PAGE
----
• Management guidance -- Sometimes management will set a clear goal for dividend growth. That doesn't mean that they'll live up to that goal, but it's a great place to start. Unfortunately, this isn't all that common.
  • Historical dividend growth -- As we know, past performance is no guarantee of future results, but it can be a guide. Look at how fast the company grew its dividends over the past three, five, and 10 years. Look for trends like accelerating or decelerating growth, and check to see if the company is consistent with its dividend or has cut it in the past.
  • Earnings growth -- Look back at the earnings growth estimates you've made (you have done that, right?). While it's possible for a company to grow its dividend faster than earnings for a time -- or decide not to increase it as fast -- projected earnings growth can be a helpful guide.
  • Payout ratio -- This refers to the percentage of net income that a company pays out as a dividend. So if a company earns $1 per share and pays a dividend of $0.50, then its payout ratio is 50%. A lower payout ratio not only cushions a company's dividend through tough times, but it also could allow management to grow the dividend faster than earnings.

Work it out

Let's look at a couple of quick examples to see how this might work.

Coca-Cola (NYSE: KO)

Share count

We have nothing to worry about here. Over the past decade, Coke's share count has declined by 6%, and it's fallen by almost 3% over the past five years.

Current dividend / yield

$1.88 / 2.9%

Dividend growth

Coke has been a very reliable dividend payer and grower. The 10% growth rate of the past decade has decelerated to 9% over the past three years, but the company has healthy earnings growth and a low current payout ratio.

Dividend growth range

Due to the factors above, I would set a pretty tight range for Coke -- 10% at the high end, 8% at the low end, and a continuation of the recent 9% rate as the "base case."

Sources: Capital IQ, a Standard & Poor's company; Motley Fool CAPS; and author's calculations.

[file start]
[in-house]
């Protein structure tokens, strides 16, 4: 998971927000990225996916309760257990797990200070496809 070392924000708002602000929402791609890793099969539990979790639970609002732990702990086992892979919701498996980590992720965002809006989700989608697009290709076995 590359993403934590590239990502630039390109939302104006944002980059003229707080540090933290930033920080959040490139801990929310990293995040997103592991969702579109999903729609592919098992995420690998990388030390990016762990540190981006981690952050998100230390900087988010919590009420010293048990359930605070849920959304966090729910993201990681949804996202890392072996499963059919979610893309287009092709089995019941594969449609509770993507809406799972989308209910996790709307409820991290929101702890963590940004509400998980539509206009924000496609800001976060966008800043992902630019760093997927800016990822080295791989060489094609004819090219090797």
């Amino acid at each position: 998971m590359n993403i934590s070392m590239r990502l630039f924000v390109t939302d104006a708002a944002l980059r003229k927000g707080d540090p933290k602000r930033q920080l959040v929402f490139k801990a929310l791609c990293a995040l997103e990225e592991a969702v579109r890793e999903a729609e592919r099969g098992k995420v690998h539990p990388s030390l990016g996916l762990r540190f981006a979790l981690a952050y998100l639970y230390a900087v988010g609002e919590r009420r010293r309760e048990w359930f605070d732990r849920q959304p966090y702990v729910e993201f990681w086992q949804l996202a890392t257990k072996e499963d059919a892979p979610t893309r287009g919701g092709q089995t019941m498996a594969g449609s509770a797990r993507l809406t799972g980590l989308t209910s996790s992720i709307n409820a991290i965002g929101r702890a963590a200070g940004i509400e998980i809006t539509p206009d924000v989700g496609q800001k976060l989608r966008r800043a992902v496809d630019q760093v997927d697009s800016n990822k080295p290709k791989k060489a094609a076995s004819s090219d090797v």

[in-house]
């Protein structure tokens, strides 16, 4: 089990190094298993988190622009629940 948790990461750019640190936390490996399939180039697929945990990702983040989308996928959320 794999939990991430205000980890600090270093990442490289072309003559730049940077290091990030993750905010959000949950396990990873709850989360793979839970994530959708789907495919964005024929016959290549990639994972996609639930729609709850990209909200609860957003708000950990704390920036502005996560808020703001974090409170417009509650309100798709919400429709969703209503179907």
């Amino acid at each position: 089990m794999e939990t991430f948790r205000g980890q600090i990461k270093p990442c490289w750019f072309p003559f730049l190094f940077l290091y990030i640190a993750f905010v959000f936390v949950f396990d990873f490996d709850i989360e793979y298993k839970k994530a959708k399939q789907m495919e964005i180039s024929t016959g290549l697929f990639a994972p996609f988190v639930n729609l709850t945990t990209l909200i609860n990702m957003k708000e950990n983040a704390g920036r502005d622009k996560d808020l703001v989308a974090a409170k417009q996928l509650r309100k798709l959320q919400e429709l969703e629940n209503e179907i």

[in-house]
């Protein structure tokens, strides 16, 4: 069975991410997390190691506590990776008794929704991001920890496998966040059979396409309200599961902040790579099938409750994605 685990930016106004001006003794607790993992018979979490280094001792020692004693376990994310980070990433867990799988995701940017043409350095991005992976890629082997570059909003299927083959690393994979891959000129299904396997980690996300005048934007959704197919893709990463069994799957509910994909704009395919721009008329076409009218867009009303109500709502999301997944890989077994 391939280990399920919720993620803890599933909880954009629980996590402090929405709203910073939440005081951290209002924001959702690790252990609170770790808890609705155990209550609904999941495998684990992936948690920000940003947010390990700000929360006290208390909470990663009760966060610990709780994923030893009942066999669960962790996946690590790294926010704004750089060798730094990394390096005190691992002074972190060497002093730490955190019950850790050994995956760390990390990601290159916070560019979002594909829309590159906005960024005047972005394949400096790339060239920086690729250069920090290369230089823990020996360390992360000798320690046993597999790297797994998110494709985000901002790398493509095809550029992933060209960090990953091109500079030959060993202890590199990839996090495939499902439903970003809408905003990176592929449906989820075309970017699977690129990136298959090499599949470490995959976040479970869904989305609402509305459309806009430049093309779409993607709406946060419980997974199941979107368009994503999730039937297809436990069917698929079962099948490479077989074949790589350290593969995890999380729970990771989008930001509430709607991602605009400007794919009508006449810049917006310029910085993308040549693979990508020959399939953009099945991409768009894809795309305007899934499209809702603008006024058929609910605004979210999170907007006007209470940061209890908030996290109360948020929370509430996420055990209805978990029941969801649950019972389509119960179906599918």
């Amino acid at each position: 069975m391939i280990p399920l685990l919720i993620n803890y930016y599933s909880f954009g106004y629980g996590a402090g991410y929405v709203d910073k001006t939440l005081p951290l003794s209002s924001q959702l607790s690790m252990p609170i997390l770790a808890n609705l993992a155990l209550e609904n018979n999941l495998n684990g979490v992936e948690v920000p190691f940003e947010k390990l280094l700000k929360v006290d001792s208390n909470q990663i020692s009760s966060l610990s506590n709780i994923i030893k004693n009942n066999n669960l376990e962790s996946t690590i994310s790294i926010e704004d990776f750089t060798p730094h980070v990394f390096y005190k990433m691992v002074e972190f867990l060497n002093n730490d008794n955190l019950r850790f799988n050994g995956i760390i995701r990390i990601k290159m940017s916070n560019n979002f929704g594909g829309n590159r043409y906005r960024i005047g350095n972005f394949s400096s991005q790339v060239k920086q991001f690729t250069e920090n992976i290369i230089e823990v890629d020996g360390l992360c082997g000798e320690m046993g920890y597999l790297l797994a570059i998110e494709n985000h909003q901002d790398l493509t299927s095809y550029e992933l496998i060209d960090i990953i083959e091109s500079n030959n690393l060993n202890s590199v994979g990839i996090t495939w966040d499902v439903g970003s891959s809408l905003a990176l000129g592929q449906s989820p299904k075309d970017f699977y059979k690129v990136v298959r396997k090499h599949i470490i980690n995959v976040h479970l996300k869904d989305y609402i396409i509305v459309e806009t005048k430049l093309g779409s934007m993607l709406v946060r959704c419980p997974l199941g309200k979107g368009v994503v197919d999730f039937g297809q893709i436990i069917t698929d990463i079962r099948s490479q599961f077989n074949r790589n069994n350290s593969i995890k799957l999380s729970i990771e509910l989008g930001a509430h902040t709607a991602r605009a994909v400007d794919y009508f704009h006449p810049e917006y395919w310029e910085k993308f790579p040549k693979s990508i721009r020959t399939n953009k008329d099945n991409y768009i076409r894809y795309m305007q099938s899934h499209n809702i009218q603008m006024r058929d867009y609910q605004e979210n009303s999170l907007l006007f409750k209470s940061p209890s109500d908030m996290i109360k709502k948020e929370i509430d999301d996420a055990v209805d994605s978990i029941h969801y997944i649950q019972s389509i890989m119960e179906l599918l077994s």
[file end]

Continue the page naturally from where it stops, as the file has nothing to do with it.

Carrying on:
United Parcel Service (NYSE: UPS)

Share count

Similar to Coke, we don't have much to worry about here. There's only been one year in the past decade where UPS didn't decrease its share count. Overall, the company has reduced its shares by 15% over that period.

Current dividend / yield

$2.08 / 2.9%

Dividend growth

There have been a couple of years over the past decade that UPS hasn't grown its dividend, but overall it's a reliable payer and its total payout has increased 176%. However, UPS' dividends' growth rate has slowed markedly. Over the past 10 years, it was 10.7%, but it's been just 7.3% and 3.8%, respectively, over the past three and five years.

Dividend growth range

A moderate payout ratio and healthy expected earnings growth should definitely support further dividend growth, though it may be slower than the past decade's rate. I'd set my range between 3% and 9% with a midpoint of 6%.

Sources: Capital IQ, a Standard & Poor's company; Motley Fool CAPS; and author's calculations.

Put it to work
At this point, you now have the tools necessary to estimate a stock's returns based on four factors: earnings growth, valuation multiple, dividend growth, and share count. What's next? Getting down and dirty with some stocks!

To see what that looks like, you can take a peek at my analysis of Suburban Propane Partners (NYSE: SPH) and Sysco (NYSE: SYY).

You can also catch up on the rest of the "Back to the Basics" series if you've missed any of it: